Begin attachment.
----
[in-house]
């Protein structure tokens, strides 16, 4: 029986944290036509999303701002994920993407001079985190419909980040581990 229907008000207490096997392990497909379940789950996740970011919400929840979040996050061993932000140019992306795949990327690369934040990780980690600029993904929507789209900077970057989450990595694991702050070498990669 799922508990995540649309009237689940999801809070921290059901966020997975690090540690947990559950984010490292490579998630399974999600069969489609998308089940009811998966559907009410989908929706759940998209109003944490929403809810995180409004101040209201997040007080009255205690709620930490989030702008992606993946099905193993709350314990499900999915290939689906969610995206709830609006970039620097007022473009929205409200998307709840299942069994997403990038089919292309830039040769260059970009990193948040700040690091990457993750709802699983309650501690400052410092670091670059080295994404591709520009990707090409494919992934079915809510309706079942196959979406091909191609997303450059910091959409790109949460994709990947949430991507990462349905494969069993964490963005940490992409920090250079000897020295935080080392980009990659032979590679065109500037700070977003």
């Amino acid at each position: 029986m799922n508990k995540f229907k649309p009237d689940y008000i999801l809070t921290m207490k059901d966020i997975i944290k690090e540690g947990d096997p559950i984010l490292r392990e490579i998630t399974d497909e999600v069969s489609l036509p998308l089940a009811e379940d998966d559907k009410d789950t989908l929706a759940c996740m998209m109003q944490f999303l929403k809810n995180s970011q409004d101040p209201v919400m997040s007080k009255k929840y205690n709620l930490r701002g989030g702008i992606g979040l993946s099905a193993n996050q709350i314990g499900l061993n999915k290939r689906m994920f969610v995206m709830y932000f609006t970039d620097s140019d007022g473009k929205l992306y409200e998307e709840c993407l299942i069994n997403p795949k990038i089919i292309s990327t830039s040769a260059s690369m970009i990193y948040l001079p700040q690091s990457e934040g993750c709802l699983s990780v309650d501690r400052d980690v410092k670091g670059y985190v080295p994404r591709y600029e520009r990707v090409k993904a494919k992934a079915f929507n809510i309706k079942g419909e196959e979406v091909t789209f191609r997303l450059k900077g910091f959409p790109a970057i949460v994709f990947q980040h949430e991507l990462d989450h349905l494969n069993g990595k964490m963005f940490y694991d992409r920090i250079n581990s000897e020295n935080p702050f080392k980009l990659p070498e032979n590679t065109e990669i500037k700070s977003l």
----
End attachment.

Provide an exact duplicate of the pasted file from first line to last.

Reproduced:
[in-house]
């Protein structure tokens, strides 16, 4: 029986944290036509999303701002994920993407001079985190419909980040581990 229907008000207490096997392990497909379940789950996740970011919400929840979040996050061993932000140019992306795949990327690369934040990780980690600029993904929507789209900077970057989450990595694991702050070498990669 799922508990995540649309009237689940999801809070921290059901966020997975690090540690947990559950984010490292490579998630399974999600069969489609998308089940009811998966559907009410989908929706759940998209109003944490929403809810995180409004101040209201997040007080009255205690709620930490989030702008992606993946099905193993709350314990499900999915290939689906969610995206709830609006970039620097007022473009929205409200998307709840299942069994997403990038089919292309830039040769260059970009990193948040700040690091990457993750709802699983309650501690400052410092670091670059080295994404591709520009990707090409494919992934079915809510309706079942196959979406091909191609997303450059910091959409790109949460994709990947949430991507990462349905494969069993964490963005940490992409920090250079000897020295935080080392980009990659032979590679065109500037700070977003």
């Amino acid at each position: 029986m799922n508990k995540f229907k649309p009237d689940y008000i999801l809070t921290m207490k059901d966020i997975i944290k690090e540690g947990d096997p559950i984010l490292r392990e490579i998630t399974d497909e999600v069969s489609l036509p998308l089940a009811e379940d998966d559907k009410d789950t989908l929706a759940c996740m998209m109003q944490f999303l929403k809810n995180s970011q409004d101040p209201v919400m997040s007080k009255k929840y205690n709620l930490r701002g989030g702008i992606g979040l993946s099905a193993n996050q709350i314990g499900l061993n999915k290939r689906m994920f969610v995206m709830y932000f609006t970039d620097s140019d007022g473009k929205l992306y409200e998307e709840c993407l299942i069994n997403p795949k990038i089919i292309s990327t830039s040769a260059s690369m970009i990193y948040l001079p700040q690091s990457e934040g993750c709802l699983s990780v309650d501690r400052d980690v410092k670091g670059y985190v080295p994404r591709y600029e520009r990707v090409k993904a494919k992934a079915f929507n809510i309706k079942g419909e196959e979406v091909t789209f191609r997303l450059k900077g910091f959409p790109a970057i949460v994709f990947q980040h949430e991507l990462d989450h349905l494969n069993g990595k964490m963005f940490y694991d992409r920090i250079n581990s000897e020295n935080p702050f080392k980009l990659p070498e032979n590679t065109e990669i500037k700070s977003l």